By James Meadway
Downloading PDF. Please wait... Issue 273

Oasis in the Texan Desert

This article is over 19 years, 4 months old
Review of 'The Life of David Gale', director Alan Parker
Issue 273

Since 1976, when the death penalty was reintroduced in the United States, Texas has led the way in the administration of legalised murder: 299 executions have taken place in the last 27 years and George W Bush presided over 152 of them as governor.

‘The Life of David Gale’ is a film about the death penalty and is set in a university campus, that of Austin, Texas, and is about the terrible situation of its leading philosopher, Professor David Gale, played in his usual understated style by Kevin Spacey. It was written by a real-life professor of philosophy, Charles Randolph, and directed by Alan Parker, previously best known for ‘The Commitments’ and ‘Evita’.

Popular, successful and respected, Gate can mesmerise a crowded lecture theatre with a moving description of French Jacques Lacan’s ethical principles and later demolish the vile state governor in a televised debate on the death penalty. Austin University is shown as a liberal oasis in the Texan desert, with Gale a the leading light of Deathwatch, a small, dedicated group of abolitionists operating from a ramshackle office.

We first meet Gale, however, when he is interviewed by reporter Bitsey Bloom (Kate Winslet) on death row. He has been found guilty of the rape and murder of his fellow academic and Deathwatch campaigner, Constance Carraway (Laura Linney). The drama of the film hinges on the question of his guilt or innocence as he recounts his life story to Bloom. We discover his alcoholism, his egocentricity, his collapsing marriage. The plot is deftly handled and a few dramatic twists ensure the tension does not let up.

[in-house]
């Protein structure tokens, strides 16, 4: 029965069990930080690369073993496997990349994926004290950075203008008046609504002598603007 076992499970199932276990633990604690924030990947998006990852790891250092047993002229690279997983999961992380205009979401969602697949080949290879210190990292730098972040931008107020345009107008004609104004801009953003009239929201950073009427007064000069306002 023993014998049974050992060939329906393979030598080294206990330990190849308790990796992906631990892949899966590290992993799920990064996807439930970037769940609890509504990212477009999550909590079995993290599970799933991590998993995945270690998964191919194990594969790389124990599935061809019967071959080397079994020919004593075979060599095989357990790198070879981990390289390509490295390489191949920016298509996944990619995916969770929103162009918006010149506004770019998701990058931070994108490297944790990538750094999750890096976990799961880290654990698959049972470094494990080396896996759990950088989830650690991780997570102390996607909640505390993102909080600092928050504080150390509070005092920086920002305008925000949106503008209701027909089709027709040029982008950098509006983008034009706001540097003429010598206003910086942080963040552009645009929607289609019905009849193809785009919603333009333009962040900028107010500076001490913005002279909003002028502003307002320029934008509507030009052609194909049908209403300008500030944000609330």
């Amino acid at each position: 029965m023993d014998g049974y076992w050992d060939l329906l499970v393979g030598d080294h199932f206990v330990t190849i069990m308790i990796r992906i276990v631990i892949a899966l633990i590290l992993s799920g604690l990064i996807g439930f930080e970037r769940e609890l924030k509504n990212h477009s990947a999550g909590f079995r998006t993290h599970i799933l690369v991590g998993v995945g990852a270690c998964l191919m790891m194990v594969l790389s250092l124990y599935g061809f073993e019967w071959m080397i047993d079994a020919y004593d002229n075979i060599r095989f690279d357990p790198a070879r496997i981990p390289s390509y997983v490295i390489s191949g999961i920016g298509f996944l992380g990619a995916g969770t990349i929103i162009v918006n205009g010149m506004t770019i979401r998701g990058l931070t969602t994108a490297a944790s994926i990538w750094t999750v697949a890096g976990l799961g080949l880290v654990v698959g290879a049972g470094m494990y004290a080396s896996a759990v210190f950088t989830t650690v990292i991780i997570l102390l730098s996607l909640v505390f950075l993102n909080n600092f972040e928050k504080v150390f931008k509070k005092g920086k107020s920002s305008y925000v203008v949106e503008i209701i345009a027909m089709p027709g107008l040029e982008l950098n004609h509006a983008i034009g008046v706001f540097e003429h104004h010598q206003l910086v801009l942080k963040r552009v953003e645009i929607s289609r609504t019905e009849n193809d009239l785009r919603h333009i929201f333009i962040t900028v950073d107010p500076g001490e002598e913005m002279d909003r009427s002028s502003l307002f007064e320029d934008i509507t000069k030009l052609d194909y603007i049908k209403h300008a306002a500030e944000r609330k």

Carefully wound into this narrative are a number of issues. Perhaps surprisingly, the status of the death penalty itself–whether just or unjust–is not explicitly questioned. Instead, the film focuses more on the nature of political commitment and political involvement. Where it suffers problems is in its portrayal of an exclusively white world of well-meaning activists, divorced from reality through their abstract attachments to high ideals. This seems to be missing out on what drives people to any sort of political position, which isn’t simply virtuous appeals to noble causes–the civil rights and black liberation movements grew out of the actual suffering of blacks in the US. Separated from society in a campus bubble, it can sometimes be hard to feel much sympathy for the Deathwatch activists and their austere commitments. The shocking final frames make clear just how austere that can be. For all that, ‘The Life of David Gale’ is a fast-paced and thought-provoking film.

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